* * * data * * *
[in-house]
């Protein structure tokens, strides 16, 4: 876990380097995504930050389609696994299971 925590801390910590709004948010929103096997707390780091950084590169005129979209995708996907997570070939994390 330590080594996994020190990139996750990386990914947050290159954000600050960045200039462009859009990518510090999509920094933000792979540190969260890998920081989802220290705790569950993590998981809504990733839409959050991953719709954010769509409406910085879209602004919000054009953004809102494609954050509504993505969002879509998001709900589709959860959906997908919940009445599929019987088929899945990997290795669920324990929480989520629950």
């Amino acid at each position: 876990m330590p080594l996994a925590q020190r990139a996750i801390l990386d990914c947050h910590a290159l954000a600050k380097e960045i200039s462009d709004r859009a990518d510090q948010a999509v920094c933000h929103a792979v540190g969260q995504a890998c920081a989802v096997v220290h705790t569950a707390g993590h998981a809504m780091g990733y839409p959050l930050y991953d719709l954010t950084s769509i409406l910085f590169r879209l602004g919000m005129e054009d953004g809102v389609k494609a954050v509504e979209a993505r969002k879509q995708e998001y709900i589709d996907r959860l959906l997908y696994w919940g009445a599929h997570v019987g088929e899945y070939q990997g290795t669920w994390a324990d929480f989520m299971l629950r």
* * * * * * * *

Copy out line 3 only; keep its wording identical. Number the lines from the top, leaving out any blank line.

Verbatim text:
């Amino acid at each position: 876990m330590p080594l996994a925590q020190r990139a996750i801390l990386d990914c947050h910590a290159l954000a600050k380097e960045i200039s462009d709004r859009a990518d510090q948010a999509v920094c933000h929103a792979v540190g969260q995504a890998c920081a989802v096997v220290h705790t569950a707390g993590h998981a809504m780091g990733y839409p959050l930050y991953d719709l954010t950084s769509i409406l910085f590169r879209l602004g919000m005129e054009d953004g809102v389609k494609a954050v509504e979209a993505r969002k879509q995708e998001y709900i589709d996907r959860l959906l997908y696994w919940g009445a599929h997570v019987g088929e899945y070939q990997g290795t669920w994390a324990d929480f989520m299971l629950r």